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Asian markets dip despite Senate bailout vote

  • Story Highlights
  • NEW: Japan's Nikkei Exchange closes down 213.50 points, or about two percent
  • U.S. stocks regain some lost ground Wednesday ahead of Senate vote on bailout
  • European markets mixed Wednesday; central banks inject $60 billion in bank system
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(CNN) -- Asian and Pacific stock markets dropped Thursday despite the U.S. Senate's approval of a modified $700 billion bank rescue plan intended to bolster the ailing financial system.

Wall Street markets were down ahead of Wednesday's Senate vote.

Japan's benchmark Nikkei index was down 131 points at 11,237.26 in early morning trading.

Japan's Nikkei Exchange closed down 213.50 points, or about two percent at 11,154.76, and the Korea Exchange was down 1.5 percent at 2,953.97.

The Australian Securities Exchange finished down less than a percent at 4,774.10, and Hong Kong's Hang Seng was down about a percent at 18,206.68.

Singapore's Straits Times Index was off about half a percent and the Taiwan Weighted was down about a percent.

"Investors are still concerned about the efficiency of this rescue plan and how it can help the global economy," said Aric Au, marketing manager for institutional sales at Phillip Securities in Hong Kong. "But at this moment, nobody is sure about this. They need to have more information about the finalized plan," The Associated Press reported.

U.S. stocks trimmed losses ahead of the Senate vote Wednesday, but investors remained edgy ahead of the Senate's vote.

Credit markets remained pinched, with closely watched measures of bank fear still at elevated levels. The ISM manufacturing index, a key reading on the economy, fell to a seven-year low near a level that suggests a recession.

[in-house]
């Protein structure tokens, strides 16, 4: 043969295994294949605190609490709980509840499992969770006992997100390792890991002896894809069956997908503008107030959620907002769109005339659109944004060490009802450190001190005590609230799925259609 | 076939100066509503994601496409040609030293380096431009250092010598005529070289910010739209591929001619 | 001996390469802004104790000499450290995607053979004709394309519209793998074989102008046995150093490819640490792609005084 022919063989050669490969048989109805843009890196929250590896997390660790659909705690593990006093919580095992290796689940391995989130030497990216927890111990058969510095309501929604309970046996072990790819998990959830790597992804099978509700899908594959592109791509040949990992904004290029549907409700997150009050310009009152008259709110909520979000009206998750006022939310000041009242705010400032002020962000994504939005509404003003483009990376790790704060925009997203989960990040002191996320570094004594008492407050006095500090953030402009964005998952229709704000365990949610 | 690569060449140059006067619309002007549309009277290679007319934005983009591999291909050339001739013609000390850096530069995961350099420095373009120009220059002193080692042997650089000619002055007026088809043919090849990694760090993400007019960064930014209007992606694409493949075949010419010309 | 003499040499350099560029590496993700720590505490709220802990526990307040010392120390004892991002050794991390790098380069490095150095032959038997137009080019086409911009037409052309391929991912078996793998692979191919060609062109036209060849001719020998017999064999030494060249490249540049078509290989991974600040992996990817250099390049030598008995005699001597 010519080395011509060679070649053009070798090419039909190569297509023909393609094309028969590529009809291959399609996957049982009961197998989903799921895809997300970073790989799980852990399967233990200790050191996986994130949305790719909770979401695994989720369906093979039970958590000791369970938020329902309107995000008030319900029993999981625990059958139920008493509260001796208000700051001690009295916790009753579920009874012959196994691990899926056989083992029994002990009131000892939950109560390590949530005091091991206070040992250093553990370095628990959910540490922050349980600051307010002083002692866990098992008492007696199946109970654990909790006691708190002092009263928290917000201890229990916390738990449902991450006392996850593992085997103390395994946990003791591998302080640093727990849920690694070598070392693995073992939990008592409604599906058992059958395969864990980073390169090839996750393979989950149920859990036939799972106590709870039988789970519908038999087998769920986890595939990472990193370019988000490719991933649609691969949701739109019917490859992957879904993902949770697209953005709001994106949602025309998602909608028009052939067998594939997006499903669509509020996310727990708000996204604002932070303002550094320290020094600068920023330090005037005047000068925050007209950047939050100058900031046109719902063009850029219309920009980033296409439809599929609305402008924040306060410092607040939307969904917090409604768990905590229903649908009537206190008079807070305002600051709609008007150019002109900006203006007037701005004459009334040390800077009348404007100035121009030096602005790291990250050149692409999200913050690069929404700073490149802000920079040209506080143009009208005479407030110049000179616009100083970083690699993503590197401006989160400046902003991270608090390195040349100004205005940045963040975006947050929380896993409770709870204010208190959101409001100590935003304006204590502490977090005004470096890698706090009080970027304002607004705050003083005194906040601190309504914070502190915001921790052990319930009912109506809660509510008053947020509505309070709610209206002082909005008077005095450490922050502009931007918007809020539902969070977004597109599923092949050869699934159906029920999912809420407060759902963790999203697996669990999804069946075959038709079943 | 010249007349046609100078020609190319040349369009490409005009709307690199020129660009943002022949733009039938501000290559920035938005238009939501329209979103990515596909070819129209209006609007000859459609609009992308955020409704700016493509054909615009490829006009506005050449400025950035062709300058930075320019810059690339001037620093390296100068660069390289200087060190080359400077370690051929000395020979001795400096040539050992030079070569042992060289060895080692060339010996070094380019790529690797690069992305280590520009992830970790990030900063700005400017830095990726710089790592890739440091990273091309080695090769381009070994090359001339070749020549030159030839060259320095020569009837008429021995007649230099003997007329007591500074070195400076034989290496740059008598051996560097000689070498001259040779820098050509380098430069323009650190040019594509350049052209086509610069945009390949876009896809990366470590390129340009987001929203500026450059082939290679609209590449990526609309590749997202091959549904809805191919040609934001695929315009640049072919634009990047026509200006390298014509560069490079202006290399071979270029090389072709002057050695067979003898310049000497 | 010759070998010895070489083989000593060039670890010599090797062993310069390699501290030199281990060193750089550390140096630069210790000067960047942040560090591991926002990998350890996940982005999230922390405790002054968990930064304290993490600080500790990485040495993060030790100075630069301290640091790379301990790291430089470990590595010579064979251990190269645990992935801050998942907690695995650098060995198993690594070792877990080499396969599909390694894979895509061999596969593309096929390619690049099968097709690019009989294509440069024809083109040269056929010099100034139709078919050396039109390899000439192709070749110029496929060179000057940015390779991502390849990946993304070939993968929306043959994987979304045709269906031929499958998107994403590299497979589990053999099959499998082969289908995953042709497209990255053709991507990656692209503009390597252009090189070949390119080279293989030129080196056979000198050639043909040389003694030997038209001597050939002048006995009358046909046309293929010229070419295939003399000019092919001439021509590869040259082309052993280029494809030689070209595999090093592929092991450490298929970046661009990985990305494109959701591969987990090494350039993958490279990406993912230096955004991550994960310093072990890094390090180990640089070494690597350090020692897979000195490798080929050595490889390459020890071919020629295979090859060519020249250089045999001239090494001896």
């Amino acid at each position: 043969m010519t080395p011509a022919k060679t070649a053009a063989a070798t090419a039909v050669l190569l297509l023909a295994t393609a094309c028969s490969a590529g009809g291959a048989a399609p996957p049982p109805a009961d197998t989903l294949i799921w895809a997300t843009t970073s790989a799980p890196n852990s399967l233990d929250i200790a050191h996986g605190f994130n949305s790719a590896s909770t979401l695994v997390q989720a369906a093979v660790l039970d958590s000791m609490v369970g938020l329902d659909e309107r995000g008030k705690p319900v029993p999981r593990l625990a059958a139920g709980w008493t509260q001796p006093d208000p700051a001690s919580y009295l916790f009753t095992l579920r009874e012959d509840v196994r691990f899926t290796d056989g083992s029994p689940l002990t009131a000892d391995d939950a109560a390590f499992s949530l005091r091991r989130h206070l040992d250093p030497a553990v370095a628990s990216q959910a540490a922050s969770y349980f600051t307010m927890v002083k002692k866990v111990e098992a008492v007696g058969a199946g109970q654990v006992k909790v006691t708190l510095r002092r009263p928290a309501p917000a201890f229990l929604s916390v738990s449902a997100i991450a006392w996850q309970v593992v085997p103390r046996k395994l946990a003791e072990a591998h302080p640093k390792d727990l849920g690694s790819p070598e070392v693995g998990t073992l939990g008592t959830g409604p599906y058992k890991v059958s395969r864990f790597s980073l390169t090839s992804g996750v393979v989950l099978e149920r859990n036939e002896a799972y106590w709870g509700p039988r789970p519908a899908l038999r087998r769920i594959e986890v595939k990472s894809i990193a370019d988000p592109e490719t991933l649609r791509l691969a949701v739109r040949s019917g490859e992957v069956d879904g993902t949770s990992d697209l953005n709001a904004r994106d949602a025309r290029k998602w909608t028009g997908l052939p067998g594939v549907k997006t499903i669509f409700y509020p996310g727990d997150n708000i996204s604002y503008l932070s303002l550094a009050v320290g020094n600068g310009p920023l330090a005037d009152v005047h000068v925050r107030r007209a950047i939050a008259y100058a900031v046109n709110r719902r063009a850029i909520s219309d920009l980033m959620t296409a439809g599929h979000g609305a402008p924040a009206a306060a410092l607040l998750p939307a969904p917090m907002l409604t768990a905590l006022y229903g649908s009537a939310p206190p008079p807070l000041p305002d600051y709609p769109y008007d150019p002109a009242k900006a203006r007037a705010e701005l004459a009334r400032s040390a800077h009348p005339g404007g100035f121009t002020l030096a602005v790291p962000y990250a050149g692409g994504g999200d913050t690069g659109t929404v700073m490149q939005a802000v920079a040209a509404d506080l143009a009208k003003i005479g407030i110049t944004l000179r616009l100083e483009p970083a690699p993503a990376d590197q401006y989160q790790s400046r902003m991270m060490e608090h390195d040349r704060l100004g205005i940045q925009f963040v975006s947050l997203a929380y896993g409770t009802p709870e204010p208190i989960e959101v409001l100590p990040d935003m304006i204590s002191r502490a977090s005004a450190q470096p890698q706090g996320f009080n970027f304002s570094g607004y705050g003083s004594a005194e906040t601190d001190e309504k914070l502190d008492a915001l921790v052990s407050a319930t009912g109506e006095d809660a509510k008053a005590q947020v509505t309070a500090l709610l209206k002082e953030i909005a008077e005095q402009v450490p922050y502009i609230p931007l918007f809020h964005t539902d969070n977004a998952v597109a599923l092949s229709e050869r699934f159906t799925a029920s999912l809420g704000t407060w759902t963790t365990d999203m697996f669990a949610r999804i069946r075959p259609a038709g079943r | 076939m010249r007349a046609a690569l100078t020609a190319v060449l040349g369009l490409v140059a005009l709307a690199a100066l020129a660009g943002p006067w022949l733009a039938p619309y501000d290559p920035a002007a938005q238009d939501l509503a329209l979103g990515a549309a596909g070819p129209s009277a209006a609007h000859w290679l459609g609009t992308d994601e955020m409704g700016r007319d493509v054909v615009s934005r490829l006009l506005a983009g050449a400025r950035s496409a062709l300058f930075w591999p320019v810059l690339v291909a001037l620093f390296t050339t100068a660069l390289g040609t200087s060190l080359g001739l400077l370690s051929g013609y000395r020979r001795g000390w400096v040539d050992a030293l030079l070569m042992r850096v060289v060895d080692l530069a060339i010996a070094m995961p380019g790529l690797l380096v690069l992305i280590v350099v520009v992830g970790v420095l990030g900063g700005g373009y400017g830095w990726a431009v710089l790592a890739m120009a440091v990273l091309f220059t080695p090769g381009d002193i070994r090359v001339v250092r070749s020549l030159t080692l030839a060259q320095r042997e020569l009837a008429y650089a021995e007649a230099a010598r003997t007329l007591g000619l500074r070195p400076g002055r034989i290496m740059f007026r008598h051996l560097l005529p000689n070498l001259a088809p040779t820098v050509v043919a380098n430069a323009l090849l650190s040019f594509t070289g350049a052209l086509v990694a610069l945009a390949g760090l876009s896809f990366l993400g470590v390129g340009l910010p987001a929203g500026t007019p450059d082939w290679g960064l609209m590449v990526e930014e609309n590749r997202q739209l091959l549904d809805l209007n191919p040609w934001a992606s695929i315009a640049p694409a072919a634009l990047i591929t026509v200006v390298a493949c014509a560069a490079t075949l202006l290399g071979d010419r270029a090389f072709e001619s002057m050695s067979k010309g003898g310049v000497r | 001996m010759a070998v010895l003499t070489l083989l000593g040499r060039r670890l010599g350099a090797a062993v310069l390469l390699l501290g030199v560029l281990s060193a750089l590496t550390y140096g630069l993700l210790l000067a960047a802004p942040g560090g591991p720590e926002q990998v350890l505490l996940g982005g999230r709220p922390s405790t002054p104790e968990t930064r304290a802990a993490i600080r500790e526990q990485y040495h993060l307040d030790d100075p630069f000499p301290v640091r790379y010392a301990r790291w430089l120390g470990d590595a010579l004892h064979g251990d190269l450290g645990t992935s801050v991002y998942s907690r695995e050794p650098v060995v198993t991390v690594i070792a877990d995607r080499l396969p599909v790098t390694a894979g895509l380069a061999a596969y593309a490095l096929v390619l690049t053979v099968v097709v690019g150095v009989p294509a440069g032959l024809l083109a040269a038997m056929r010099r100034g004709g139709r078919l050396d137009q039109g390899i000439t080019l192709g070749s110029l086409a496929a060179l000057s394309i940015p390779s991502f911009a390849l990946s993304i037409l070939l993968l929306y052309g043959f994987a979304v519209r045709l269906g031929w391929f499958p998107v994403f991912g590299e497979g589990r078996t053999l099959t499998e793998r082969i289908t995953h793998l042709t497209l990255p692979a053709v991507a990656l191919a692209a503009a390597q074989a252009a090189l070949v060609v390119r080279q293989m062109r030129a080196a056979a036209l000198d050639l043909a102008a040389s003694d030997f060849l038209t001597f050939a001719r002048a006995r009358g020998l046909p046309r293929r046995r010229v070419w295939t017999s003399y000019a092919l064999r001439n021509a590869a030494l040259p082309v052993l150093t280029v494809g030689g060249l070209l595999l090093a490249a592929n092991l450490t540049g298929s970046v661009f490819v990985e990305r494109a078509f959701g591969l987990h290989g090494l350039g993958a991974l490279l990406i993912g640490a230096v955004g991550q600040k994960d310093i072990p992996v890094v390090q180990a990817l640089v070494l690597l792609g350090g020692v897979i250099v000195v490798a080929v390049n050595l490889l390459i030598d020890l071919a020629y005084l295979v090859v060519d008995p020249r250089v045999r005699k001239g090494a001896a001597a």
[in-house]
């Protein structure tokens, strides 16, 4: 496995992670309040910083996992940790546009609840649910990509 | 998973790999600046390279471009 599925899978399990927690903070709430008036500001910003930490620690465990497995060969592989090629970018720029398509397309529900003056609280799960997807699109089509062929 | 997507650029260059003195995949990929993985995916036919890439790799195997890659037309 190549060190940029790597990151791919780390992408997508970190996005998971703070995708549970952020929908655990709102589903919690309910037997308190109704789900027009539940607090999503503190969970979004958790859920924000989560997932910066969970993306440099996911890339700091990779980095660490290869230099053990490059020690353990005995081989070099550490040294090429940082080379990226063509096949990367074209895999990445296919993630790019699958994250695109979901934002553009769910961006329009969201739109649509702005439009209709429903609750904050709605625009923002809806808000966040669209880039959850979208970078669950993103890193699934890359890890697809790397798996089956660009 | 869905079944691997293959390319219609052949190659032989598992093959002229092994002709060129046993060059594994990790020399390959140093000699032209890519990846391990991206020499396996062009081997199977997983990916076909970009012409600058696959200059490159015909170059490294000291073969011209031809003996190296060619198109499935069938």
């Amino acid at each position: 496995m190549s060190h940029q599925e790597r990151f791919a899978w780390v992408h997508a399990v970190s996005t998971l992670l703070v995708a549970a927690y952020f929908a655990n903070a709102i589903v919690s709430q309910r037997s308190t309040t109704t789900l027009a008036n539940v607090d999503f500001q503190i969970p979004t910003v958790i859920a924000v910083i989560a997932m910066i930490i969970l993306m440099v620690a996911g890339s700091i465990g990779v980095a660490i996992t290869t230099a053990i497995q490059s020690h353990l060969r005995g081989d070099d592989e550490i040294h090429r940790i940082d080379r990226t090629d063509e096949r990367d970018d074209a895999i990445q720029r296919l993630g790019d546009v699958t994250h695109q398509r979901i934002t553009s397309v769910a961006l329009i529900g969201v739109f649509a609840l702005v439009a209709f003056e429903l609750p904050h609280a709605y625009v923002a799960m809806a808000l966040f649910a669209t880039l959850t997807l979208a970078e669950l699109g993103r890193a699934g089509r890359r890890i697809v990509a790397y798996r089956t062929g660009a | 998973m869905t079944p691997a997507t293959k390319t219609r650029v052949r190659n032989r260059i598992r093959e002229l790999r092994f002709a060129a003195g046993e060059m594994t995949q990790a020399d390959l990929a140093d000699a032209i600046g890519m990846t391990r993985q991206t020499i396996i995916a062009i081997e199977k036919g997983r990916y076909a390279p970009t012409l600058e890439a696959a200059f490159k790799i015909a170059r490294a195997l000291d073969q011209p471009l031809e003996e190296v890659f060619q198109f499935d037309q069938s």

The Dow Jones industrial average lost 0.2 percent. The Standard & Poor's 500 index slid 0.5 percent, and the Nasdaq composite lost 1.1 percent.

The Dow fell more than 100 points Wednesday morning but curbed those losses in the afternoon as more specifics about the modified bailout plan were released. Financial and homebuilding shares rallied, but many other stock sectors declined, including technology and oil services.

European benchmark indexes were stable Wednesday following steady gains on Asian market, fueled by renewed hopes that an economic rescue plan would soon win legislative approval in Washington.

London's FTSE 100 closed up 1.17 percent at 4,960 points, Paris' CAC was up 0.56 percent at 4,055, but the Frankfurt DAX slipped 0.42 percent to close at 5,806. More on markets

The U.S. Senate's vote Wednesday evening on the revised bailout plan puts pressure on the House of Representatives when it votes again on the measure, probably later in the week. Explainer: What next for the bailout plan?

Banking shares have fallen significantly in recent days and on Wednesday the EU Commission president urged European governments to work together in a bid to shore up financial systems hit by the credit crisis. Video Watch how European markets are reacting »

Jose Manuel Barroso said it was "critically important for the credibility of markets" for governments to work together to bail out troubled banks, according to The Associated Press. (Full story)